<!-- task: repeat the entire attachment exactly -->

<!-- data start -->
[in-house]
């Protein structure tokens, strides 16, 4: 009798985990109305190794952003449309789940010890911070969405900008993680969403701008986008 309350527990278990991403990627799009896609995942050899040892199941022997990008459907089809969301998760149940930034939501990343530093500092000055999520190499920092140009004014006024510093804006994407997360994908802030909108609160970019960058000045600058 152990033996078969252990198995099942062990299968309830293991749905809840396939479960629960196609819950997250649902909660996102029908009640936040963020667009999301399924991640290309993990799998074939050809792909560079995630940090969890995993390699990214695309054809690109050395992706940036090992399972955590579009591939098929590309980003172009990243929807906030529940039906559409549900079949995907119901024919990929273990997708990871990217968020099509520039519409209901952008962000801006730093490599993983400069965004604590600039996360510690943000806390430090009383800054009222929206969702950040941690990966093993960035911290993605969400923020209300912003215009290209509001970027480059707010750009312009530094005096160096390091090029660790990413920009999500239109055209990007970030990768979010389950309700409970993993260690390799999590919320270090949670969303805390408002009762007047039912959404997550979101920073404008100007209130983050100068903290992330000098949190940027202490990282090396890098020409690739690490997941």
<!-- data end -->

[in-house]
């Protein structure tokens, strides 16, 4: 009798985990109305190794952003449309789940010890911070969405900008993680969403701008986008 309350527990278990991403990627799009896609995942050899040892199941022997990008459907089809969301998760149940930034939501990343530093500092000055999520190499920092140009004014006024510093804006994407997360994908802030909108609160970019960058000045600058 152990033996078969252990198995099942062990299968309830293991749905809840396939479960629960196609819950997250649902909660996102029908009640936040963020667009999301399924991640290309993990799998074939050809792909560079995630940090969890995993390699990214695309054809690109050395992706940036090992399972955590579009591939098929590309980003172009990243929807906030529940039906559409549900079949995907119901024919990929273990997708990871990217968020099509520039519409209901952008962000801006730093490599993983400069965004604590600039996360510690943000806390430090009383800054009222929206969702950040941690990966093993960035911290993605969400923020209300912003215009290209509001970027480059707010750009312009530094005096160096390091090029660790990413920009999500239109055209990007970030990768979010389950309700409970993993260690390799999590919320270090949670969303805390408002009762007047039912959404997550979101920073404008100007209130983050100068903290992330000098949190940027202490990282090396890098020409690739690490997941």